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Until that happens, the only life-giving water comes from a watering can or hose, and I’ve spent many hours this week delivering water to hard, parched dirt in hopes of sustaining thirsty plants through another searing day of heat.

It chased me back indoors on Wednesday.  After a relatively cool morning, where I was able to enjoy making my watering rounds at the Botanical Garden, the morning blazed into mid-day heat.  I could feel the sun burning through my hat and shirt like a cosmic broiler, as I dutifully watered the last few pots on the patio here at home.  I’ve never felt the sun so strongly in October, or felt chased back indoors so urgently to cool off and re-hydrate myself.  I sat under the ceiling fan, water in hand, and considered how this new weather reality will demand changes in how I plant in years to come.

But even as the leaves crisp and our black-eyed Susans bloom on blackened stems, bright purple berries shine on beautyberry branches, buds swell and bloom on our Camellias, pineapple sage opens its first flowers of the season and butterflies float around the garden

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The first Camellias bloomed in our garden last week.

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Our masses of Lantana support countless small butterflies, all feeding and hovering about their bulk.  I get a rush of pleasure from walking near and seeing the cloud of butterflies rise and resettle at my approach.  A Monarch fed placidly yesterday until I had it in focus.  An instant before I clicked the shutter it rose, looped around a time or two and disappeared across the crest of our roof.

Judith brought over her hamper of chrysalides on Tuesday afternoon.  About 20 butterflies were still growing inside, awaiting their day to break free, stretch their wings, and fly away.  Some of these were the same ones she rescued a few weeks ago from our fennel plants.  After handfeeding them organic parsley as they grow, she protects their chrysalides in mesh cages while they pupate.  Finally, they break out of their protective sheaths to stretch and harden their wings.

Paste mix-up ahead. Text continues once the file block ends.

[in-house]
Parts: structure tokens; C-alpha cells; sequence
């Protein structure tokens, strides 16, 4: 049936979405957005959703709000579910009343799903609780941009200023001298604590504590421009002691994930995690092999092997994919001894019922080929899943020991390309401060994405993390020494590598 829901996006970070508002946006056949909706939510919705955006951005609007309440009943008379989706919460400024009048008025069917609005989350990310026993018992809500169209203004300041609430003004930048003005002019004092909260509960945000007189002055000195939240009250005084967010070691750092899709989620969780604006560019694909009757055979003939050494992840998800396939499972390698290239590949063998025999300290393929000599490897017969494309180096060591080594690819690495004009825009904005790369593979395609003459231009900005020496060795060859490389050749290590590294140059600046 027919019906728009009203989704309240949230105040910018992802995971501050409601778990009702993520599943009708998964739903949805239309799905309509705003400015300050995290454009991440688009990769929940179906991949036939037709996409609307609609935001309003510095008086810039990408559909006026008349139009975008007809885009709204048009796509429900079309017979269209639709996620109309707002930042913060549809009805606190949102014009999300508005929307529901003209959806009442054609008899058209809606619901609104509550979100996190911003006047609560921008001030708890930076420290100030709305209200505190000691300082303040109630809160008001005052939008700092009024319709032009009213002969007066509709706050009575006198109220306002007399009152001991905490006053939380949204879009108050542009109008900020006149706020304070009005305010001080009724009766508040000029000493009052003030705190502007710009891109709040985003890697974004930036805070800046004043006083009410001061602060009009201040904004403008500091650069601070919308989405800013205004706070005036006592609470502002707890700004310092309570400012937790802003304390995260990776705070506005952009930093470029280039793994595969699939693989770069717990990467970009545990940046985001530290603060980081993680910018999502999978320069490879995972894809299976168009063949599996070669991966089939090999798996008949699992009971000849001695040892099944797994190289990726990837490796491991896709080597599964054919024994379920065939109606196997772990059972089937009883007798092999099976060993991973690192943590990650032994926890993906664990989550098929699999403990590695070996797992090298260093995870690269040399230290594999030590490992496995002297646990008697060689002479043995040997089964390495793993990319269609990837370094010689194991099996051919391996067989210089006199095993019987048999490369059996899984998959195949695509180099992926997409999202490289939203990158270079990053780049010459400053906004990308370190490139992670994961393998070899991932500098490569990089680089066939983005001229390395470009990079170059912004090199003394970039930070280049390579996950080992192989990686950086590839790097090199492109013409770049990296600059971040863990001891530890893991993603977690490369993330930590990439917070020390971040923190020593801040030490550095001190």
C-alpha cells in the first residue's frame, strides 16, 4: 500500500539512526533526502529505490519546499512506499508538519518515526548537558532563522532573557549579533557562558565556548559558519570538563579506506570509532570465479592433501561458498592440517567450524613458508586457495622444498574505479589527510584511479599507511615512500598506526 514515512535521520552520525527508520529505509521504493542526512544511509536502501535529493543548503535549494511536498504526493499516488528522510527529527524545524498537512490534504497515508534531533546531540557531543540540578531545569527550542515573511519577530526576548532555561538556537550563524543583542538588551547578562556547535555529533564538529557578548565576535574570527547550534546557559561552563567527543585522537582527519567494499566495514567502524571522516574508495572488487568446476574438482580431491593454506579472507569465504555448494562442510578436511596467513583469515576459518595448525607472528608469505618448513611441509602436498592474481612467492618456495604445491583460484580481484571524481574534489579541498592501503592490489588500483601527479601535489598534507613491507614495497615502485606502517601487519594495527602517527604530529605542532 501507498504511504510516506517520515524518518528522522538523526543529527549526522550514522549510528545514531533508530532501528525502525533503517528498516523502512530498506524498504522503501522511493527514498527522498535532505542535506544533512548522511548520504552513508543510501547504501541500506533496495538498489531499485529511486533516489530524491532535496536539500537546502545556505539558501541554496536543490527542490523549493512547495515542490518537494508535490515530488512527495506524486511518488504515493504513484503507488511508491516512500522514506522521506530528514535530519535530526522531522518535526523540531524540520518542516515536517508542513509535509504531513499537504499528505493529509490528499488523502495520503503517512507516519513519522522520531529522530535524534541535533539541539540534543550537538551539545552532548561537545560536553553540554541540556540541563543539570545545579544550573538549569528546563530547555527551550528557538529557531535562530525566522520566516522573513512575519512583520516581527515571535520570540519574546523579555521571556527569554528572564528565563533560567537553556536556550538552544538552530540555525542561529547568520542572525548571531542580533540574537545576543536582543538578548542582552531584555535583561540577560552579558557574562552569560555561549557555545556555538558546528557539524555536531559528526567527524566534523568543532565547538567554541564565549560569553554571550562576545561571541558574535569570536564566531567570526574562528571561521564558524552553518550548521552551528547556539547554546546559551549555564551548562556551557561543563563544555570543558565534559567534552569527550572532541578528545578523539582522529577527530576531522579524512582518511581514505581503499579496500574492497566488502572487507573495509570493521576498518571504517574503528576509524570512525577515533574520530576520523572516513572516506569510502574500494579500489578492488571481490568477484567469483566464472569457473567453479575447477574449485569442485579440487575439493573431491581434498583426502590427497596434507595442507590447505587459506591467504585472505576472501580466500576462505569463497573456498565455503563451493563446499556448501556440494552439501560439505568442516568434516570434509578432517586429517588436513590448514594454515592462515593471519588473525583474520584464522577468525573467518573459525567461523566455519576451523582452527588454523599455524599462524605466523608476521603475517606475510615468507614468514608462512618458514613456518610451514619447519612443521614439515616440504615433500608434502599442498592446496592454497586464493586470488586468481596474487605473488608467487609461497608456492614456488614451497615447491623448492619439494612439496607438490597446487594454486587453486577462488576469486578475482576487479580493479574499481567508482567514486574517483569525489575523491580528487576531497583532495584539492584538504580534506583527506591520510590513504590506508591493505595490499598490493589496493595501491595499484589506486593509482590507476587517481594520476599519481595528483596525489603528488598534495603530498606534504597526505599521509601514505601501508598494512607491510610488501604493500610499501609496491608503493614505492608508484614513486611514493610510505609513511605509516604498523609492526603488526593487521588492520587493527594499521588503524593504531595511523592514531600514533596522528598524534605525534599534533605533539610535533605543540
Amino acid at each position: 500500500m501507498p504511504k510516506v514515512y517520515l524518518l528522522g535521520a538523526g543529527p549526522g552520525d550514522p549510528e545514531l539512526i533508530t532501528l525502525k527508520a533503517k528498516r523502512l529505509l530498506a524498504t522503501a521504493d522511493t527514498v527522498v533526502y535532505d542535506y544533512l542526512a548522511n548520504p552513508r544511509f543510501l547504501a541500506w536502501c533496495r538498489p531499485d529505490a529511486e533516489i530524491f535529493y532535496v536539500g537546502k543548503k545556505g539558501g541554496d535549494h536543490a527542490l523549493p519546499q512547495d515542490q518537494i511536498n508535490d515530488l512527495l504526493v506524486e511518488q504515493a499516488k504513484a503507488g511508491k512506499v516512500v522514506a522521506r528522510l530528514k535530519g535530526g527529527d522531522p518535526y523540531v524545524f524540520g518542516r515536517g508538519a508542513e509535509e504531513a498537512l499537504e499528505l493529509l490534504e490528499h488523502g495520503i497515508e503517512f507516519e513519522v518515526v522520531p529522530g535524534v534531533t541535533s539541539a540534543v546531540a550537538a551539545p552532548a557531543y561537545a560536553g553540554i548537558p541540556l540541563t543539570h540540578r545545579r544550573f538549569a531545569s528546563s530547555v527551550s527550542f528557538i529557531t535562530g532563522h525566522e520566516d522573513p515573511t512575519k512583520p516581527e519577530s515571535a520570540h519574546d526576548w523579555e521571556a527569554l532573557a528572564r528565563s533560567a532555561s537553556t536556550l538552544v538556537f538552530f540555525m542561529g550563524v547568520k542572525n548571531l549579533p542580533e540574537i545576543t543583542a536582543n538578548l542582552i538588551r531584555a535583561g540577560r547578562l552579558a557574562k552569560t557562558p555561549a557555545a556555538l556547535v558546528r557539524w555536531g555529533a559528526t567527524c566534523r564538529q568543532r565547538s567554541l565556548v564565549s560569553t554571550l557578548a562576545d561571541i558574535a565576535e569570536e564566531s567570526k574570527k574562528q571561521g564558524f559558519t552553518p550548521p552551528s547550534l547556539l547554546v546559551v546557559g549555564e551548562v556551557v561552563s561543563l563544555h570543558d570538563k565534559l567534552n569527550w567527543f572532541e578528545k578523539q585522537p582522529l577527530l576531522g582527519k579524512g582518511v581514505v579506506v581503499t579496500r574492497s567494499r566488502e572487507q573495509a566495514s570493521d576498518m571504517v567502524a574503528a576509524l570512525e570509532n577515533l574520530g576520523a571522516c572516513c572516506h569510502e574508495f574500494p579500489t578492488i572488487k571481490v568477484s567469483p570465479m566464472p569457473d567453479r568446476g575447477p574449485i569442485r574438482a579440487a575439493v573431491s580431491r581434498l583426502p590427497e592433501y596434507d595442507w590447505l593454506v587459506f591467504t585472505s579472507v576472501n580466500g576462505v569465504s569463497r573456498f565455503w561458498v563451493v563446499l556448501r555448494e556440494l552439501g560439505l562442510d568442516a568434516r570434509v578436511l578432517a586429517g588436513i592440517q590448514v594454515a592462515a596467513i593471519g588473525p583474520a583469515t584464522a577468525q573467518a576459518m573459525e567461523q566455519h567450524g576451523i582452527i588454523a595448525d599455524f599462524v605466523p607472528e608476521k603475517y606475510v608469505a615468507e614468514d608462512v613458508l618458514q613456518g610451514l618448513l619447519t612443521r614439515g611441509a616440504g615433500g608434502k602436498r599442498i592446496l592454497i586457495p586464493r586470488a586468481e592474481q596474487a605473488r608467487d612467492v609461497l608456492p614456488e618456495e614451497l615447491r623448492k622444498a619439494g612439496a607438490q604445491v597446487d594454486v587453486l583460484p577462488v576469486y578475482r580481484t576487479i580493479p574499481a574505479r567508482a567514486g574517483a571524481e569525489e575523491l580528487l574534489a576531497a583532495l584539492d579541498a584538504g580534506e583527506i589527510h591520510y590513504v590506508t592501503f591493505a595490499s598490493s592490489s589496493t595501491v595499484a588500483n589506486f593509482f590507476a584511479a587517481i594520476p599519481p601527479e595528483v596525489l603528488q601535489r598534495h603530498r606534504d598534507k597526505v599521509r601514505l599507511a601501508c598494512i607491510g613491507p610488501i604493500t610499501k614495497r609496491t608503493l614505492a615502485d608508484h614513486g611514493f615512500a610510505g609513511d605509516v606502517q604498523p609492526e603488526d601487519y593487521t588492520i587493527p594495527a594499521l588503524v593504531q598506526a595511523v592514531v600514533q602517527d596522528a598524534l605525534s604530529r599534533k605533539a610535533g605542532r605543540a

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The first Black Swallowtail to emerge from the hamper Judith loaned us was a female.  Here, she allows her wings to stretch and harden before her first flight.  She is resting directly above her now empty chrysalis.

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As we release each adult butterfly from the hamper, I wonder, ‘How do they learn to fly?’

A female flew out of the cage and rested lightly on the Lantana yesterday morning, and then floated up onto a low branch of a nearby dogwood, considering her new world.  Do butterflies remember their caterpillar lives?  Do they recognize the garden from such a different viewpoint?

Butterflies emerge from the chrysalis totally prepared for the next stage of their lives, and float off, effortlessly, to get on with the important business of sucking nectar and finding a mate.  Maybe we aren’t so different, when you really think about it.

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This long tailed skipper, Urbanus proteus, is more commonly found in South and Central America, but it has been sighted as far north as New York. It feeds on bean, Wisteria and pea leaves, so its larvae is often considered a pest.  As an adult, it is very unusual land beautiful.  Here, it feeds on Buddleia and Verbena.

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And this generation emerging from their chrysalis this week will likely mate and lay their eggs in the garden before we see frost.  Winter seems far away this week and summer, endless.

The gardening ‘to-do’ list seems longer now than it did in August, since it’s nearly time to put the garden to bed, plant a few daffodil bulbs, pull out the annuals and fill our pots with pansies.

But that will have to wait a bit while I play with the butterflies, water, and take time to appreciate the beauty of our late summer garden.

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Woodland Gnome 2019